What you’re doing is normal… But there are rules.

I have a story to share that has been bubbling within me for some time, now. I have been reluctant to share it with you, because of my concern that someone, sometime down the road, may attempt to use it to cause embarrassment for one of my kiddos, but I have made peace with that.

I do want to acknowledge the difficulty about writing candidly about parenting, especially in the realms of discussing sexual identity, development, gender identity, or sexuality in general.

Someone recently remarked to me that she was convinced that my child might become POTUS one day. In this current setting, that is a weird thing to predict… and I try to receive it with grace. You see, we are terribly hard on those who would lead us — who would assume positions of public service through political or spiritual leadership. We place them on a pedestal and micro-criticize their every potentially embarrassing moment — throughout their lives! We sometimes forget that they are people. We fail to give them the grace or kindness – or reality checks – that we would offer to a friend or brother or neighbor. They may change their minds at a later date when new information becomes available, but we critique, deride, and pick on them for this, labeling them as wishy-washy, or worse. Seriously. When someone is willing to re-evaluate their stance on something as a result of new information, we should celebrate that! They are not so narcissistic as to assume that they always make the right call the first time!

So with that said… and my previous acknowledgement of the potential for this to be broadcast at a later date… If you are referencing this blog or story in an effort to shame or embarrass my child, you are a schmuck! And you did it, too!

Now for the meat.

Some time ago, I was tucking my pre-schooler into bed. While we were reading stories, I was aware of some unusual gyrations going on next to me in the bed. I continued reading, wondering what would come of it. I did not have to wait long. Out of the corner of my eye, I saw my child sniffing his or her fingers. I paused in my reading of — probably a Little Critter book, and asked, “Does it smell interesting?” My child sheepishly made eye contact and nodded. I put the book down, and told my child this:

I remember a time when I was about your age and I was exploring all the parts of my body and what they smelled like. What you are doing is okay. It is normal. But there are some rules.

I watched as embarrassment yielded to incredulity, to a warm and interested smile, to rapt attention, as my child awaited the boundaries I was about to share.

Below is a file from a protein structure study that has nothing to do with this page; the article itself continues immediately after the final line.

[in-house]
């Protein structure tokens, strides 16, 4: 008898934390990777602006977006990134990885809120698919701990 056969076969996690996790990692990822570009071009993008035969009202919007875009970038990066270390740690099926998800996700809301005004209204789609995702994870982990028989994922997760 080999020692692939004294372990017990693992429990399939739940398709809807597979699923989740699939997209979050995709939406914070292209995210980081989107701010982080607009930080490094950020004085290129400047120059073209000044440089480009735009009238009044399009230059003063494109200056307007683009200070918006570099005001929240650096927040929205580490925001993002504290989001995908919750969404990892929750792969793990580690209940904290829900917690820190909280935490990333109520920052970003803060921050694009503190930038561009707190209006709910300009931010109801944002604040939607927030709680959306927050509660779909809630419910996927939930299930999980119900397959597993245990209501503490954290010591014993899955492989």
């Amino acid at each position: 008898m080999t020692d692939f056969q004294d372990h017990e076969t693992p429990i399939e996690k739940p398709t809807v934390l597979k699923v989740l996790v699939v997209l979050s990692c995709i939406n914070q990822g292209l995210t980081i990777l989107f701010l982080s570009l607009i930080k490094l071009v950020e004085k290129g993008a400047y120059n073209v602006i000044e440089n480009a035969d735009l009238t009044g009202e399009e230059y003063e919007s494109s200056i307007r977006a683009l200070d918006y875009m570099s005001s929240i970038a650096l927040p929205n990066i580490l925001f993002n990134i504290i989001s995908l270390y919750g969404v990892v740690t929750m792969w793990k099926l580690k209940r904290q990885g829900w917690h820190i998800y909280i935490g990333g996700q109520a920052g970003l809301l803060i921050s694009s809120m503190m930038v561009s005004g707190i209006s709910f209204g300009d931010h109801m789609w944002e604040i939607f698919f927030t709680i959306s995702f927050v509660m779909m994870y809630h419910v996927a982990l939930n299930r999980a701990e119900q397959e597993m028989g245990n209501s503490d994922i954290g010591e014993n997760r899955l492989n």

There was no shame. Not even a hint.

I continued:

The rules are: you may touch your body in whatever way you want, in the privacy of your own room or the bathroom when you are alone.

You may not touch other people until after you have washed your hands.

If you are in bed,  be sure you wash your hands before you go to sleep.

Try not to put your hands in your mouth after touching your bum.

My child expressed understanding. “Got it.”

I offered two options:
1) I can continue to read to you and then tuck you in, but you will need to go wash up first, or
2) Reading time can be over, and I can leave you in privacy.

My child chose option 1 and promptly returned after going potty and washing up. Bed-time routine continued without any further distractions.

It worked! Whew! That was easier than I expected. Simple, appropriate, easy rules, No shame. How do I know it worked? Two ways.

  1. It hasn’t come up again for about 6 months.
  2. About 20 minutes after said child was tucked in, I was standing in the laundry room emptying the dryer when I see my child skitter past into the restroom. With mom-like reflexes, I poked my head into the restroom prior to the child closing the door, and asked, “Why are you out of bed?” The response, “I had to wash my hands.”

If you think this is inappropriate or gross, I imagine you have already stopped reading. For sex-positive parents… This does not have to be an awkward of scary process. Just remain mindful in the moment of your commitment not to link normal sexual development to shame. Remember your own sexual development and don’t be afraid to share, in developmentally appropriate ways. You are the parent. You are the first and (for now) most reliable resource your child has!

My struggle at this point, is how to continue to raise my child in this way, in what has the potential to be an alarmist, or sexually-shame based culture.


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